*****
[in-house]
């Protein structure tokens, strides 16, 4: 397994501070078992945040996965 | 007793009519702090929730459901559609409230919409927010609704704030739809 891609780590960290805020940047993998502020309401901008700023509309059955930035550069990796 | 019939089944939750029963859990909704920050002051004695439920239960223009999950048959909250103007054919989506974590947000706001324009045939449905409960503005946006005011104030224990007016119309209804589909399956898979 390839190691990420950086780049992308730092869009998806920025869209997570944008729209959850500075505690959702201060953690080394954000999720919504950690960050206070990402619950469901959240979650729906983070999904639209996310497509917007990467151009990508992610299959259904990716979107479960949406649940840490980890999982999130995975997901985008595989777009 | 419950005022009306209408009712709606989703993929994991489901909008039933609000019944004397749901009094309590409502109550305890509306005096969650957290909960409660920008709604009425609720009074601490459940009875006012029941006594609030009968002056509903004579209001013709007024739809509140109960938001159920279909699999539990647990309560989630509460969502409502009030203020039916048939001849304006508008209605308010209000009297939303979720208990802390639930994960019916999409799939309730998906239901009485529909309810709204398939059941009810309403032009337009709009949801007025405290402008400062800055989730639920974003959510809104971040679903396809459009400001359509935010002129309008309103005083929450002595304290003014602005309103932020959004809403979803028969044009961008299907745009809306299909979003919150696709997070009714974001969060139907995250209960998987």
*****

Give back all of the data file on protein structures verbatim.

[in-house]
């Protein structure tokens, strides 16, 4: 397994501070078992945040996965 | 007793009519702090929730459901559609409230919409927010609704704030739809 891609780590960290805020940047993998502020309401901008700023509309059955930035550069990796 | 019939089944939750029963859990909704920050002051004695439920239960223009999950048959909250103007054919989506974590947000706001324009045939449905409960503005946006005011104030224990007016119309209804589909399956898979 390839190691990420950086780049992308730092869009998806920025869209997570944008729209959850500075505690959702201060953690080394954000999720919504950690960050206070990402619950469901959240979650729906983070999904639209996310497509917007990467151009990508992610299959259904990716979107479960949406649940840490980890999982999130995975997901985008595989777009 | 419950005022009306209408009712709606989703993929994991489901909008039933609000019944004397749901009094309590409502109550305890509306005096969650957290909960409660920008709604009425609720009074601490459940009875006012029941006594609030009968002056509903004579209001013709007024739809509140109960938001159920279909699999539990647990309560989630509460969502409502009030203020039916048939001849304006508008209605308010209000009297939303979720208990802390639930994960019916999409799939309730998906239901009485529909309810709204398939059941009810309403032009337009709009949801007025405290402008400062800055989730639920974003959510809104971040679903396809459009400001359509935010002129309008309103005083929450002595304290003014602005309103932020959004809403979803028969044009961008299907745009809306299909979003919150696709997070009714974001969060139907995250209960998987």